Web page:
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I've written several scripts that make use of the gdata API, and they all (obviously) have my API key and client ID in plain-text. How am I supposed to distribute these?

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Do you want them to use your API key or use their own? – Aaron Maenpaa Feb 4 '09 at 23:15
Well in a perfect world I would prefer to have everyone use my API key, but 1), my script is open-source, and 2) it's virtually impossible to obfuscate or encode anything safely in Python, at least in this type of situation. – miniman Feb 5 '09 at 15:03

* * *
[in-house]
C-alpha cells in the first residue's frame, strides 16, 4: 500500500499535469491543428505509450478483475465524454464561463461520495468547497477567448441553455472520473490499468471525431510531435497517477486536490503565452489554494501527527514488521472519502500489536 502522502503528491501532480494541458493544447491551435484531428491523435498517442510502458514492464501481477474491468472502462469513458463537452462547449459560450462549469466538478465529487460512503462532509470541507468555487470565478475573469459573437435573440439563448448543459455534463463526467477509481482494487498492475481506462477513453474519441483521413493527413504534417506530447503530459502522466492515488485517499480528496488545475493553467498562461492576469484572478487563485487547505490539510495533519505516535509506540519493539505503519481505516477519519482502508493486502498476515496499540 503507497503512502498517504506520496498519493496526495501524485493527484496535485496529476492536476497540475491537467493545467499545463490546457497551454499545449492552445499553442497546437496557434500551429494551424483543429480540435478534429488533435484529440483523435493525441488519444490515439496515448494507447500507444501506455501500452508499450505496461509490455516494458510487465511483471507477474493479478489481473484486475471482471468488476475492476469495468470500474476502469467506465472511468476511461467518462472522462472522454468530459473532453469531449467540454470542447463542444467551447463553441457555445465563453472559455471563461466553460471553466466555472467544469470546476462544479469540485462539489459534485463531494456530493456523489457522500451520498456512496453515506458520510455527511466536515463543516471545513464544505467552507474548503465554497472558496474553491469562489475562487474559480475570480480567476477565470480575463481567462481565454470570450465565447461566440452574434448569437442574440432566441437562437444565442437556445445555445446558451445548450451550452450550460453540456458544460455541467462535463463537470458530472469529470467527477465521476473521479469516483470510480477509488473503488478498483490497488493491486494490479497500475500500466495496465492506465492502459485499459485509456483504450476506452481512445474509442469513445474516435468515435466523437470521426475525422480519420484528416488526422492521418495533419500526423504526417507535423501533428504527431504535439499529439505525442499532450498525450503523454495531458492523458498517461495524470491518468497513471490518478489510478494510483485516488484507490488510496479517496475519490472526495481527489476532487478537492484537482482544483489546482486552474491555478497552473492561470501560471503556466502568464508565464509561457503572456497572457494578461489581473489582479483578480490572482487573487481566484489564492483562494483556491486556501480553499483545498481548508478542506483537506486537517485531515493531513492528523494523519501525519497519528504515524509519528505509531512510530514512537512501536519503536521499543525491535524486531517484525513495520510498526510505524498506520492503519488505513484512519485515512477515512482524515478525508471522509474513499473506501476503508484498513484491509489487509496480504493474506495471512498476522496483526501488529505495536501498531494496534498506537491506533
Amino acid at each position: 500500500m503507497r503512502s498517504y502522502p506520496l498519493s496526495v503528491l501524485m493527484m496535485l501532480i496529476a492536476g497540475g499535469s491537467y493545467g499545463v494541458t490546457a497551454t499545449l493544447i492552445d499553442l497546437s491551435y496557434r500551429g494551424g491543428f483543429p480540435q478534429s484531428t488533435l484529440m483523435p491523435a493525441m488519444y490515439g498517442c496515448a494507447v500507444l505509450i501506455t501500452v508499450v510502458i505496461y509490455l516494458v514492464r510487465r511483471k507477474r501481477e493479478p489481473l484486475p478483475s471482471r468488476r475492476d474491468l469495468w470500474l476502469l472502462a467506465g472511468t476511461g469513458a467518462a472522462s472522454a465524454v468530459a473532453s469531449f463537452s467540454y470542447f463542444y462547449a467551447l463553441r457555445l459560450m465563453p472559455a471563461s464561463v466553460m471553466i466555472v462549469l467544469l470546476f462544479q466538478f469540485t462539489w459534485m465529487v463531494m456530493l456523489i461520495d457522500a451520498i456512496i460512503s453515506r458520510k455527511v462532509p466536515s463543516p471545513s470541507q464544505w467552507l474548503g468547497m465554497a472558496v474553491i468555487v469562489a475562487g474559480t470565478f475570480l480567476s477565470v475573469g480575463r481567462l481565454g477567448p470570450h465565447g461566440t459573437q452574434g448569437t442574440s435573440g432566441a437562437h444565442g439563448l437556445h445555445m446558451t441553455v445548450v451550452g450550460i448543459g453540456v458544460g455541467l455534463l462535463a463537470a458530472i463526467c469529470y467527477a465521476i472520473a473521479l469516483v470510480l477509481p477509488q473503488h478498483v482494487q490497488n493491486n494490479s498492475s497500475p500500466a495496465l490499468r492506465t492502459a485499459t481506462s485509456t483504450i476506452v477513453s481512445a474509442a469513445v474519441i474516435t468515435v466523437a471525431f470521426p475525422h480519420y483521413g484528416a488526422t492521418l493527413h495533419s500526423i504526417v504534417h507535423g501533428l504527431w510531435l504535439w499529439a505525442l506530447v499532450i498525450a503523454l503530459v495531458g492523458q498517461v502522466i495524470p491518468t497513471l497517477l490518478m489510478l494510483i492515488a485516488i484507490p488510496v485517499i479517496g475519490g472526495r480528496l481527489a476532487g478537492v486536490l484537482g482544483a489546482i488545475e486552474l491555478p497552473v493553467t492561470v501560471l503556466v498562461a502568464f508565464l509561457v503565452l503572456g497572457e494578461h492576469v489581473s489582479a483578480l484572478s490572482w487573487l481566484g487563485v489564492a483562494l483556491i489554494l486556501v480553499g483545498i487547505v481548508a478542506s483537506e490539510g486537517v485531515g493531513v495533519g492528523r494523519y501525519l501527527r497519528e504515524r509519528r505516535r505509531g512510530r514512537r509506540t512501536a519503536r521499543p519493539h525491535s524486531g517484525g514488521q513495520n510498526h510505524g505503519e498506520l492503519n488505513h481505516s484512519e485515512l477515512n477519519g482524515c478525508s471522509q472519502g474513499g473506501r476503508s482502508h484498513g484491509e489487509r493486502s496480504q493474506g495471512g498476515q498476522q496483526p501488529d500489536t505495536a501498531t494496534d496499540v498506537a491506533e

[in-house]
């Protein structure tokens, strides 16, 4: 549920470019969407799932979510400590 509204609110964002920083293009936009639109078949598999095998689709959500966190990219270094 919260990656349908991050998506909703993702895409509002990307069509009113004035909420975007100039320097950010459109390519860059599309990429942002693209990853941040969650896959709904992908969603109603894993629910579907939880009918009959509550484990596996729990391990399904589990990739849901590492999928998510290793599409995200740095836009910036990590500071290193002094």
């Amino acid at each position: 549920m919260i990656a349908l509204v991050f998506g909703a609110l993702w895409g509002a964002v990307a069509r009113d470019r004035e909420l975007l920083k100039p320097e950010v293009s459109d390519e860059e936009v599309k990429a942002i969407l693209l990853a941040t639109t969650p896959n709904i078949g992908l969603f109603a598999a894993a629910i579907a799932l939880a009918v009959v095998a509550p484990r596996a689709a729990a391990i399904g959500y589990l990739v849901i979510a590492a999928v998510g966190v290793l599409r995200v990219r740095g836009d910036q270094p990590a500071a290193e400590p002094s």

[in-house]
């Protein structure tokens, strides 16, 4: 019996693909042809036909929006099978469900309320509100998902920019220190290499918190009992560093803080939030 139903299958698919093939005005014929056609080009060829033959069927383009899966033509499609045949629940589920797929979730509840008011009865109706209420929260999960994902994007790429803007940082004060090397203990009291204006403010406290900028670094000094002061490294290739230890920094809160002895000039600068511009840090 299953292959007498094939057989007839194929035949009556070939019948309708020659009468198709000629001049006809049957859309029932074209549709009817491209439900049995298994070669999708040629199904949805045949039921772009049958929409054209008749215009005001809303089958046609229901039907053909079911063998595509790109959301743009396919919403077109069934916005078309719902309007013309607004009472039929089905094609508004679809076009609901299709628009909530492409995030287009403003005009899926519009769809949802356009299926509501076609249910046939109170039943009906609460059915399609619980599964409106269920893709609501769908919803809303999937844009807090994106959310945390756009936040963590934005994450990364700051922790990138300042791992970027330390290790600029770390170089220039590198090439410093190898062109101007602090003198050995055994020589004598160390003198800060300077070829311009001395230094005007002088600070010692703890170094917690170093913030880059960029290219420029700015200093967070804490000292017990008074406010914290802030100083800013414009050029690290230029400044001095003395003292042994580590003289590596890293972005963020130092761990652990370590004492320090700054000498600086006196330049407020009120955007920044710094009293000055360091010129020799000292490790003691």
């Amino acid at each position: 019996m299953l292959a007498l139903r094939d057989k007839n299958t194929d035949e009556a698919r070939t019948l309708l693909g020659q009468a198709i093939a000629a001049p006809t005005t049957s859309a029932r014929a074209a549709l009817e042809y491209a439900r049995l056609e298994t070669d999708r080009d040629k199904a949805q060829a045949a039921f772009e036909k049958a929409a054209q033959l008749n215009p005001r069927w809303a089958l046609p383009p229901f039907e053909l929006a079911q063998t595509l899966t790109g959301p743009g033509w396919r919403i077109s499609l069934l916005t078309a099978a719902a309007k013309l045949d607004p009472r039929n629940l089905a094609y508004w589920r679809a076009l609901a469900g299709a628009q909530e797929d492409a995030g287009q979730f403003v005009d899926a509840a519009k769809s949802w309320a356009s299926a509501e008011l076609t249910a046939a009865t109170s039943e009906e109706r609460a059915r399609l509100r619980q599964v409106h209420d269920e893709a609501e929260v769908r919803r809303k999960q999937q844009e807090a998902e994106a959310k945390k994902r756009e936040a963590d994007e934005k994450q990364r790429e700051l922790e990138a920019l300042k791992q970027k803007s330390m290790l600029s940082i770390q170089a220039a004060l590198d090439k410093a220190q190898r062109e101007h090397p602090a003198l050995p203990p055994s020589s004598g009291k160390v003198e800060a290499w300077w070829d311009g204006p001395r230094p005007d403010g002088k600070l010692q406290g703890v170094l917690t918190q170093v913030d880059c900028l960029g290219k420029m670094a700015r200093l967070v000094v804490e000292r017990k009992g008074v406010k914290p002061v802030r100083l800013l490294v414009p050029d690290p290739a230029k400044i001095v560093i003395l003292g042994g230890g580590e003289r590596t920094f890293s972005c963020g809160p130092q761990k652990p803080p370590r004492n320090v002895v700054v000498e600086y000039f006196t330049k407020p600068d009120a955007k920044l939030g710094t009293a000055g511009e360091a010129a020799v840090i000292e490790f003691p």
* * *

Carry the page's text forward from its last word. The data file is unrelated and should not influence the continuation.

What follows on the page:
2 Answers 2

up vote 3 down vote accepted

Move the variables into a separate module and replace your values with dummy values. Make sure you trap for an invalid key and provide instructions on how to obtain a key and where to place it. In your code you can just import the values from that module.

import gdata_api_key
print gdata_api_key.key_value
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Beat me to it sigh +1. – Aaron Maenpaa Feb 4 '09 at 23:18
requiring users to go get an api key seems like a good way to not get any users – Dustin Getz Nov 8 '09 at 19:52

If we assume that you want clients to use their own keys I'd recommend putting them in a configuration file which defaults to an (invalid) sentinel value.

If on the other hand you want the script to use your key the best you can do is obfuscate it. After all, if your program can read it then an attacker (with a debugger) can read it too.

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